On that celebratory first journey, the train had stopped briefly at Peekskill, New York, and for decades the Hudson River town has relished its brush with greatness. Each year, the local Lincoln Society holds a dinner, and last year, Peekskill's restored train station opened as the Lincoln Depot Museum.

Most of the stations where the funeral train stopped are long gone. But the little brick building where mourning locals gathered is the same place that today New York commuters hurtle past morning and night.

Last year, Tony Czarnecki, a past president of the society, heard that someone had built an exact replica of Lincoln's coffin. In fact, there are four, made by Indiana's Batesville Casket Co. — one for a museum and the rest sent to funeral homes and others that ask to exhibit them, usually for events around Lincoln's birthday.

"This year they're booked for the entire year," company spokeswoman Teresa Gyulafia says.

In late April, one of those walnut coffins, covered in black broadcloth, will lie in state in Peekskill's depot, with Civil War re-enactors standing sentry. Visitors will sign a condolence book to be sent to Springfield.

"We wouldn't be the country that we are without the Union that he preserved," Czarnecki says. "We honor that in ways large and small."


"The body of President Lincoln arrived here at ten o'clock ... The stores are all closed, the whole population is in the streets, bells tolling, and minute guns firing. The weather is unpleasant; a fine mist falling and the lowering sky add to the sadness which is depicted on every countenance."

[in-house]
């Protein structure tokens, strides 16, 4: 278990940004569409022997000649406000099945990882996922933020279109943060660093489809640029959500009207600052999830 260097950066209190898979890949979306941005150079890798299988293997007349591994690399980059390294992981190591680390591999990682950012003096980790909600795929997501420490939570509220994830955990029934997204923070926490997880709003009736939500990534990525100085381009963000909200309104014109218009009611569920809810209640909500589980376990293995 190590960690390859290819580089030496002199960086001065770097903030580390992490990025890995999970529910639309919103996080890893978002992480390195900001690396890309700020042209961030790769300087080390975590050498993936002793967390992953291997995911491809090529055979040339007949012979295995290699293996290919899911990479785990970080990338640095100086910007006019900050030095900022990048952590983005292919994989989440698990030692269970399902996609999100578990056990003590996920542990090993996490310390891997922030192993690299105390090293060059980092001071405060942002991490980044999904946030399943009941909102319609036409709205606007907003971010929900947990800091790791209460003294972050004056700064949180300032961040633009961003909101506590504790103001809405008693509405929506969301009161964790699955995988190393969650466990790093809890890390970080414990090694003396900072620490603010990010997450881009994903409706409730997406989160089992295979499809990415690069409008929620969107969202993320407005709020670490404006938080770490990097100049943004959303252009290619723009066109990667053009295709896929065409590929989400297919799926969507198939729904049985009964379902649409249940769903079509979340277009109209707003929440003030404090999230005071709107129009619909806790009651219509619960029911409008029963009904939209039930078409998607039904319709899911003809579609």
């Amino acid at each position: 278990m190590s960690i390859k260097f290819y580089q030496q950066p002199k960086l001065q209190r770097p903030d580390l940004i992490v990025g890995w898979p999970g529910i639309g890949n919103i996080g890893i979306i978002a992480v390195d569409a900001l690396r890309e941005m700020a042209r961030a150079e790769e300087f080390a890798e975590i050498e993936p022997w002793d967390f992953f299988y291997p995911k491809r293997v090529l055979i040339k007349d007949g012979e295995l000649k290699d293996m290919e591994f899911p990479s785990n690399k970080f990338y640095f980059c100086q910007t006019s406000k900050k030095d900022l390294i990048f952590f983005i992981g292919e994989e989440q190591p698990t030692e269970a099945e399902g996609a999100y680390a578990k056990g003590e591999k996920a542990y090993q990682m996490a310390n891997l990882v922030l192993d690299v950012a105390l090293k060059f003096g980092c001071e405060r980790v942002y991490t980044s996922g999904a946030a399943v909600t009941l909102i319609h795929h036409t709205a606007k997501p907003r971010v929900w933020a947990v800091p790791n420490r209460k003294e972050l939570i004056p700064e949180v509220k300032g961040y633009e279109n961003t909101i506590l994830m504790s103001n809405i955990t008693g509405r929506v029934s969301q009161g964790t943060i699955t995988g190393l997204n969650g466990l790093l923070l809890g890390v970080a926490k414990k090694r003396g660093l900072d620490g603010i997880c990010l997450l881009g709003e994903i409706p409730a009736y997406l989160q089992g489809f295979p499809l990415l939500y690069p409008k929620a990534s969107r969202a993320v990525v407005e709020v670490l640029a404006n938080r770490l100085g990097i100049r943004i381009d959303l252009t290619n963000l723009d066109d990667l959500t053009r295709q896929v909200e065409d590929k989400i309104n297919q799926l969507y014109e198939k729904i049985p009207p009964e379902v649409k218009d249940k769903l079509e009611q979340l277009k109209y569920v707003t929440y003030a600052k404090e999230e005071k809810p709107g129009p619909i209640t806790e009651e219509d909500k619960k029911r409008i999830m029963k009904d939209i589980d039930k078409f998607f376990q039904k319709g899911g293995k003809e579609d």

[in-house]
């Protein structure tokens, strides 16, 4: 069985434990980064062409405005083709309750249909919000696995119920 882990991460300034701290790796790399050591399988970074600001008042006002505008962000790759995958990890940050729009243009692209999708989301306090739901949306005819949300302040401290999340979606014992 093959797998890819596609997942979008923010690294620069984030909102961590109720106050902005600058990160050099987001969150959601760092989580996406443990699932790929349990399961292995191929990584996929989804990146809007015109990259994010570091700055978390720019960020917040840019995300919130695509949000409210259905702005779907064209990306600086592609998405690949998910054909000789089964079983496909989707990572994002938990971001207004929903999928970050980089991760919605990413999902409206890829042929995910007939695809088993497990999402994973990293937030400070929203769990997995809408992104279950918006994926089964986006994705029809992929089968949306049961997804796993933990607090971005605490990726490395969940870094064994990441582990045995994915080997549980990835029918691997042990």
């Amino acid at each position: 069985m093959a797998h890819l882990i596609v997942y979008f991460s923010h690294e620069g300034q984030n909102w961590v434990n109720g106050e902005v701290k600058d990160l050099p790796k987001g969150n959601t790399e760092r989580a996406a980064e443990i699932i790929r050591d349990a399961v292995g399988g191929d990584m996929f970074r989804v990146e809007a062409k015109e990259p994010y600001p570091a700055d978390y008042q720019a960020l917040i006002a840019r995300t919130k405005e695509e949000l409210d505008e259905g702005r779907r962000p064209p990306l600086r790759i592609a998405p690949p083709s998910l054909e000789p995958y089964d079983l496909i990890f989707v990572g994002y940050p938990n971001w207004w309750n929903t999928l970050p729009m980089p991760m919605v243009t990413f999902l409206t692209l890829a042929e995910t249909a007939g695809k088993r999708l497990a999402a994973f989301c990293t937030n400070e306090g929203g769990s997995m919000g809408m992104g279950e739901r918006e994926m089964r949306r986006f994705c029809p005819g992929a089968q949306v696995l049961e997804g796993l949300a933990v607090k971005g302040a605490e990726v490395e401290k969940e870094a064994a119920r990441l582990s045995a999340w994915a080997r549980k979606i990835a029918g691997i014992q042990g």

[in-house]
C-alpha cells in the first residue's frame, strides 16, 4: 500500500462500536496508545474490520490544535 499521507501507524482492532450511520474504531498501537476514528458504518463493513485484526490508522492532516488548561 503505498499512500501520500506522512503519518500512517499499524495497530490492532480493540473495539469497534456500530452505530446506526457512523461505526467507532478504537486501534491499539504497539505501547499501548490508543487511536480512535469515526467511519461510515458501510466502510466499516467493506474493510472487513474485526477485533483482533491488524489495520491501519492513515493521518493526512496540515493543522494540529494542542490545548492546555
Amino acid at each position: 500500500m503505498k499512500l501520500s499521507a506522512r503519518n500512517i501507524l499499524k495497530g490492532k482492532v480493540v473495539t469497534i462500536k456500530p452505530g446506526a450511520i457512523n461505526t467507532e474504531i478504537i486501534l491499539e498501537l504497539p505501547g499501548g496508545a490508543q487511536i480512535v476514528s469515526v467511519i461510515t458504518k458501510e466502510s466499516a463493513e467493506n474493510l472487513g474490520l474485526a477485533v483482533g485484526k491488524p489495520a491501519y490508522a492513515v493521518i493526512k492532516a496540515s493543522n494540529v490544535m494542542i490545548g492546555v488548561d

— Baltimore, April 21, 1865, The Daily Age of Philadelphia


People bond with Lincoln in their own way.

Mary Coe Foran's fascination with him dates to childhood, when her family treasured a swatch of cloth, stained with blood, reputedly cut from the dress of the actress who cradled the dying Lincoln's head. She recalls the many questions it prompted.

Foran became a teacher, won a grant to study Lincoln in Springfield, where her family has its roots, and returned to Nashua, New Hampshire, bent on passing on her enthusiasm.

When Foran heard that Springfield would re-enact Lincoln's funeral, she signed up along with her mother, father, brother and son — who will play the part of Lincoln's eldest son. And she recruited 10 Fairgrounds Middle School students, who started their own Lincoln Association, meeting after school to research the period so they could make an exact replica of Robert Todd Lincoln's frockcoat.

"To me," Foran says, "it's about connection and it's about trying to understand people."